Twenty years ago, few Americans could even pronounce latte, let alone order one at practically every corner. That all changed when Seattle-based Starbucks began opening shops across the country in the late 1980s, making drinks such as espresso and Frappuccino household words.
Today, the American coffee culture has been transformed once again — not by a big well-known coffee chain, but by a new wave of small specialty coffee companies that are doing for our favorite brew what small specialty farmers and chefs have done for food.
Artisan coffee — produced by locally owned companies that give the type of attention to buying and roasting coffee beans that winemakers pay to growing and crushing grapes — has created a new world of neighborhood coffee bars and boutique coffee bean roasters.
Coffee roasters — such as Stumptown Coffee Roasters in Portland, Ore.; Blue Bottle Coffee Co. in Oakland, Calif.; Intelligentsia Coffee & Tea Inc. in Chicago; Counter Culture Coffee in Durham, N.C.; and Novo Coffee in Denver — have helped elevate appreciation for our daily cup of joe to a new level.
This is particularly good news for older coffee drinkers who represent the fastest growing segment of the coffee market and generally like their java plain. For them, the new coffee connoisseurs are providing more choices for better-tasting, just-roasted coffee to help jump-start the morning.
To say these entrepreneurs are passionate about coffee is an understatement. “The people who are delivering and brewing coffee in these cafes are taking it to a whole new level,” says David Pohl, the coffee buyer and director of education for Equator Coffees & Teas of San Rafael, Calif., considered one of the San Francisco Bay Area’s top small roasters.
What makes this new level unique is the emphasis on the beans’ origin, flavor, freshness and roasting.
“It’s like a cross between wine and bread,” explains Gregory Dicum, co-author of The Coffee Book: Anatomy of an Industry From Crop to the Last Drop. “Like wine, there are many different kinds of coffee, and “terroir” — the place where it was grown — matters. And like bread, freshness matters. It’s not just how well it was roasted, but how recently.”
In the same way that chefs now stress farm-to-table cooking as a way to support small farmers and ensure freshness of ingredients, the new coffee connoisseurs talk about source-to-cup. They work with individual farmers around the world, buying each type of bean from a single source in the same way that winemakers use grapes from a specific vineyard.
They then roast the beans in small batches, so that the coffee they sell by the pound or brew by the cup has been roasted just a few days before, rather than months ago, as is the case with many of the vacuum-packed bags of beans sold in supermarkets and discount warehouse stores.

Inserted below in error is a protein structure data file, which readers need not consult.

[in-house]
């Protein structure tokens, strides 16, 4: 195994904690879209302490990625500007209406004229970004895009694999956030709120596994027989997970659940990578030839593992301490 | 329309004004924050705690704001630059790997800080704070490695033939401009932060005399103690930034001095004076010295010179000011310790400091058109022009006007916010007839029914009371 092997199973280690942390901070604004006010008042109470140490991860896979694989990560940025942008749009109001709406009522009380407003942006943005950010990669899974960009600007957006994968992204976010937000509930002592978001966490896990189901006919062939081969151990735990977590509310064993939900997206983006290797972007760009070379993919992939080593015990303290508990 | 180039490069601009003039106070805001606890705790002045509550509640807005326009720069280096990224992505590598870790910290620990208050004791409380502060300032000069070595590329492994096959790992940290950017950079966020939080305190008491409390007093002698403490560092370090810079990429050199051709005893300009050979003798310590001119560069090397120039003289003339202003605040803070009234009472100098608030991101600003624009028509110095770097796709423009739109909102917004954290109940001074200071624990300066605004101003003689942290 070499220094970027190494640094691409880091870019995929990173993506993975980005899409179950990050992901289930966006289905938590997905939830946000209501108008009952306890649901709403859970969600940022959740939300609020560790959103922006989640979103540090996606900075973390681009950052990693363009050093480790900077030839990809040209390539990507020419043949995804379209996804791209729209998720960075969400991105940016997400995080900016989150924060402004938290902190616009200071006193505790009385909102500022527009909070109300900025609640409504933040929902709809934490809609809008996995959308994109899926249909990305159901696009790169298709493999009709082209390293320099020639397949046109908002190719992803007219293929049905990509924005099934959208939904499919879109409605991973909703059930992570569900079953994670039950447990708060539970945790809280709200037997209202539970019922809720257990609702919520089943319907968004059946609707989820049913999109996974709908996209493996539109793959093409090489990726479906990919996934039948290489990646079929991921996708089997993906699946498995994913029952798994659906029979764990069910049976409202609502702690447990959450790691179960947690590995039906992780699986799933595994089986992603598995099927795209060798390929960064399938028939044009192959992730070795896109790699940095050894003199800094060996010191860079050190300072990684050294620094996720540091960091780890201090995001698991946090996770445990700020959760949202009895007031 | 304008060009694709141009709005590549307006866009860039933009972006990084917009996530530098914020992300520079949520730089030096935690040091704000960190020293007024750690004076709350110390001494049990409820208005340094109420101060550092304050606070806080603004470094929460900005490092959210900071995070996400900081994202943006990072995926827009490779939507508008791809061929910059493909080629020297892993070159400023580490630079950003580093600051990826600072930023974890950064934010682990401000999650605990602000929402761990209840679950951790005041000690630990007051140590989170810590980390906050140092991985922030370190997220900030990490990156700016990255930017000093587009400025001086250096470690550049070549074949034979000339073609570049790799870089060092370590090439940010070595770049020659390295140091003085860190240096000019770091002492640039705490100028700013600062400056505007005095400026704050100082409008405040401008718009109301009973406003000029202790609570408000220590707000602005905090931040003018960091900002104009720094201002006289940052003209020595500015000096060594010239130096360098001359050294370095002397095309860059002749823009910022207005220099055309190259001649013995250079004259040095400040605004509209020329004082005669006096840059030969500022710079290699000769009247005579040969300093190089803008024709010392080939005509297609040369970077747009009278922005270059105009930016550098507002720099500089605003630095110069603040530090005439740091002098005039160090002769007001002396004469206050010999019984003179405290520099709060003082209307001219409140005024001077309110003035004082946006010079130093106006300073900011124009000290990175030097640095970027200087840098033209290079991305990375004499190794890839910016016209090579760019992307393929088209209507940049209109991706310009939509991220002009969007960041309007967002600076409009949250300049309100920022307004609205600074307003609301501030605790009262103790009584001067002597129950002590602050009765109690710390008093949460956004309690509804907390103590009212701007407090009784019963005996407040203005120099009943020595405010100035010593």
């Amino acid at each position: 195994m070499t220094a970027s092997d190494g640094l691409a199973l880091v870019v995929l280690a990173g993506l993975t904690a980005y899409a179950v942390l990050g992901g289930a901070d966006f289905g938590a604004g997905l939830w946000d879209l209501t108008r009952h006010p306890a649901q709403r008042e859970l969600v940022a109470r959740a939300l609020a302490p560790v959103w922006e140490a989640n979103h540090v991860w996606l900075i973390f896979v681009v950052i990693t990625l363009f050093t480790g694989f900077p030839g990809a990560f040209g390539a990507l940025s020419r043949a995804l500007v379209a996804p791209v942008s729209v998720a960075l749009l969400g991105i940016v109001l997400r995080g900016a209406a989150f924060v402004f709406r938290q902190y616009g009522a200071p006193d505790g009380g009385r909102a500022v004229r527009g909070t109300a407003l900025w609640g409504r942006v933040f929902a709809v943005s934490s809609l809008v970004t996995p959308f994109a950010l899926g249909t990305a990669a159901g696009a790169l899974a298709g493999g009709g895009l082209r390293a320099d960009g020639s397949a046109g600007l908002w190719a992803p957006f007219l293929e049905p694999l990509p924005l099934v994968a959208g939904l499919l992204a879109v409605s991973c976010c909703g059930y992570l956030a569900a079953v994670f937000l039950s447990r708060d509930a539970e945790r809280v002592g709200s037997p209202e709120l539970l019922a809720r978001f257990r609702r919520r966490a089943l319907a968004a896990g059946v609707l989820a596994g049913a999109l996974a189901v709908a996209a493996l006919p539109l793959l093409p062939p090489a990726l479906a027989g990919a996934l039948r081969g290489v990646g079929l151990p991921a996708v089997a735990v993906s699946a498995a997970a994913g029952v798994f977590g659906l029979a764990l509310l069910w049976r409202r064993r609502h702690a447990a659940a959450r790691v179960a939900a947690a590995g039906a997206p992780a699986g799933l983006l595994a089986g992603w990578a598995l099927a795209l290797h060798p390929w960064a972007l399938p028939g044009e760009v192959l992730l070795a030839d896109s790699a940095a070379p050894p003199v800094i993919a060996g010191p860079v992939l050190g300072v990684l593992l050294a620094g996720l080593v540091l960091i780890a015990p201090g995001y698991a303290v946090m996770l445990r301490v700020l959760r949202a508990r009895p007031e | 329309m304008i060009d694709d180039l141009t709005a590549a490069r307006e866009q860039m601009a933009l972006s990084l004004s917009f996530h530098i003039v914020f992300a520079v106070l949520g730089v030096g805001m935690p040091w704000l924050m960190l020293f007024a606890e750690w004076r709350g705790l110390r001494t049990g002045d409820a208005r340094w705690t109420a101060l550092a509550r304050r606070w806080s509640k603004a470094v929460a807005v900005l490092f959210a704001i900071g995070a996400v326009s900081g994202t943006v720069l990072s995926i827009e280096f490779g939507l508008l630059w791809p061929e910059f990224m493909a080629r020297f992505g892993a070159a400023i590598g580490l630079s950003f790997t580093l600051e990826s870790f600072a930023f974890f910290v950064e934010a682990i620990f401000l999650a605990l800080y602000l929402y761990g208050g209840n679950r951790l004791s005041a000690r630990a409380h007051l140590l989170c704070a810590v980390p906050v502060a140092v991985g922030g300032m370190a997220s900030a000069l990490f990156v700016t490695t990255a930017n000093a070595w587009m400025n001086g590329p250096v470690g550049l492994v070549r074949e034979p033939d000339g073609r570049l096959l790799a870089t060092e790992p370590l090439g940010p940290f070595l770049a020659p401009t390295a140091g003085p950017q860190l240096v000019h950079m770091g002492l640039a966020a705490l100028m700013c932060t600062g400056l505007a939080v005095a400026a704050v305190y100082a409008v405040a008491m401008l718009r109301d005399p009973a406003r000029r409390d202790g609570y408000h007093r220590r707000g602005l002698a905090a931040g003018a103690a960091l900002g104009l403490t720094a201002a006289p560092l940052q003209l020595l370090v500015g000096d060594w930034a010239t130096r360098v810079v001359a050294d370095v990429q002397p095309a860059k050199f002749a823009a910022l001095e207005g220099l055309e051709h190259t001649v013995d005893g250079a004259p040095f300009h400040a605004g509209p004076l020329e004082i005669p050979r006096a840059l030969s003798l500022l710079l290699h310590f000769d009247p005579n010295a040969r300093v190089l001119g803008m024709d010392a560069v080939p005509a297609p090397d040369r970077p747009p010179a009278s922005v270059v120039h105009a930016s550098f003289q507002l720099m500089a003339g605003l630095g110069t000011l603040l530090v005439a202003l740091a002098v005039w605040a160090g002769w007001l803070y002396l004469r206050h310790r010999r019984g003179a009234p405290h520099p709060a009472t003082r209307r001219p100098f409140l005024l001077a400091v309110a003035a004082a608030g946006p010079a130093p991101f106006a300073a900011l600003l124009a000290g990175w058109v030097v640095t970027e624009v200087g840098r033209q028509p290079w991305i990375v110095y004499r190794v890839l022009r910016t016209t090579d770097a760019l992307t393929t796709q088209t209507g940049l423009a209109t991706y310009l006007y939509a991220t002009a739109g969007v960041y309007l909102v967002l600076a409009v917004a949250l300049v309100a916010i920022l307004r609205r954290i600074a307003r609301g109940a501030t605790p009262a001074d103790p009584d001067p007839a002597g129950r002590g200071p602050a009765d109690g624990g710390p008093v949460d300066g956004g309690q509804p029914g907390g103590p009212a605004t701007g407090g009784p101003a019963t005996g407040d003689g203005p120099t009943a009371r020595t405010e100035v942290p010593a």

This is important, because once roasted, coffee beans rapidly lose their freshness (think freshly baked homemade bread and how quickly it stales). Roasted beans, stored properly, lose quality after a couple of weeks; with ground coffee, it’s a matter of days.
The other difference among the new coffee companies is in the roasting. They prefer a lighter roast to enhance the beans’ more complex flavors, which they describe with wine-critic phrases such as “gentle acidity” and “notes of almond.” They sneeringly refer to Starbucks as “Charbucks,” because its beans tend to be dark-roasted to stand up to the milk and flavoring of its coffee drinks.
“If you put a filet mignon on the grill and cook it until it’s well-done, you lose a lot of flavor. It’s the same with coffee beans. The better coffees taste better with a lighter roast,” Pohl says.
While some may complain about the price of the new specialty coffees — a pound can cost from $12 to $30, depending on the variety — the man who opened New York’s first specialty coffeehouse in 2001 begs to differ. Ken Nye, owner of Ninth Street Espresso, ardently believes that you get what you pay for.
“If people had any idea of how much care and labor go into producing exceptional coffees, they would be shocked. When compared to wine, beer, spirits, cheeses and the like, coffee is an absolute bargain. If priced comparatively, a pound of great coffee could easily cost three to four times what it fetches now,” Nye wrote this year in an online question-and-answer with readers of the New York Times.
“The farmers that produce all of these amazing coffees deserve to be compensated,” he wrote.
Still, as Pohl points out, “there’s cheap wine and there will always be cheap coffee. But people are beginning to appreciate quality coffee, branching out, trying new things. It’s exciting for customers.”
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